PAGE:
Women who underwent nonsurgical therapy for uterine fibroid can boost libido
Here today, gone tomorrow - sex drive of women with uterine fibroids can be puzzling. Now, a recent study has branded the nonsurgical fibroid treatment as a \"libido booster.\"
Here today, gone tomorrow - sex drive of women with uterine fibroids can be puzzling. Now, a recent study has branded the nonsurgical fibroid treatment as a "libido booster."
Women who underwent a nonsurgical, image-guided treatment, uterine fibroid embolization (UFE), for the treatment of uterine fibroids experienced improved sexual function and a higher overall quality of life.
The research, part of a French multicenter study also found the vast majority of women treated with UFE sustained improvement for more than a year.
"Women with uterine fibroids often experience troubling symptoms and significant discomfort, which diminish their sex lives and reduce their quality of life. These symptoms include heavy menstrual bleeding, pain during sexual intercourse, pelvic pain and back and leg pain," said lead researcher Helene Vernhet-Kovacsik.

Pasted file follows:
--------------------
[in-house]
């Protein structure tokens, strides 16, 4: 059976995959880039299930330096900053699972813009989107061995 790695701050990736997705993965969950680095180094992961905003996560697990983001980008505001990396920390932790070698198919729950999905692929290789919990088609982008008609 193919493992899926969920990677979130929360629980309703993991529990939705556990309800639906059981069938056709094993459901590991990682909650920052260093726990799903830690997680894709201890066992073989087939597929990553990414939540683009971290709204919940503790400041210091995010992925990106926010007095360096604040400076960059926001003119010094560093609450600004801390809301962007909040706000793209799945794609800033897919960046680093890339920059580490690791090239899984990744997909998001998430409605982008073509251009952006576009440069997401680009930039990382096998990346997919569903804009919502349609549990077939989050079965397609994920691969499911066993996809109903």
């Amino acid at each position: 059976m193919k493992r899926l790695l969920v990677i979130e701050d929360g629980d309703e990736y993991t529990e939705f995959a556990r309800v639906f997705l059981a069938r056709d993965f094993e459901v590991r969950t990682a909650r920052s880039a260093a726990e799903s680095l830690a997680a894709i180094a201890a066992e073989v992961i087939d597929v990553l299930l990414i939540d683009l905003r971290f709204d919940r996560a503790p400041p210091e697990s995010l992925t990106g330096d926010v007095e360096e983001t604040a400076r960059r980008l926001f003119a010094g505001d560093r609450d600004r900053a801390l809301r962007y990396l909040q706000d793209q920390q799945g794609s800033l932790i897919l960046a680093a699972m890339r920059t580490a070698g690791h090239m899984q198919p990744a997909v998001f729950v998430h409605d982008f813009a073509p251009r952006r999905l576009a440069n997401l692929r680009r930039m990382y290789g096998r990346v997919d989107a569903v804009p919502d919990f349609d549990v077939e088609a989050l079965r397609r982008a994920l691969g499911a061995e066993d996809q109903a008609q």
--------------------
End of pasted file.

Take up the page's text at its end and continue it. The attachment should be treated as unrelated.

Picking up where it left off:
Vernhet-Kovacsik added, "Working in collaboration with a patient's gynecologist, interventional radiologists can now offer these women a treatment option which alleviates chronic pain within the female reproductive system and allows the opportunity to lead a full and more normal life."
"Through our expertise in performing image-guided therapy, interventional radiologists pioneered the treatment of uterine fibroids using this much less invasive technique. Compared to surgery such as hysterectomy, which requires significant recovery time and increases health care cost burdens, UFE gives women the opportunity to return to their daily routine as quickly as possible after treatment," said Marc R. Sapoval, one of the study's co-authors.
R. Sapoval added that patients reported improved general well-being as they feel less tired and less depressed because of the reduction in bleeding, pain and the other related symptoms of uterine fibroids.
The significant quality of life improvements demonstrated in this study should help put an end to any debate on the effectiveness of UFE and its numerous benefits for women with symptomatic fibroids, said researcher Alan H. Matsumoto.
"Although in use for more than 20 years, UFE is rarely offered as a treatment option to women in the United States, despite the fact that it is a proven, safe and effective treatment that spares women from the risks and long-term consequences of a hysterectomy," noted Matsumoto.
The study was presented Society of Interventional Radiology Annual Scientific Meeting.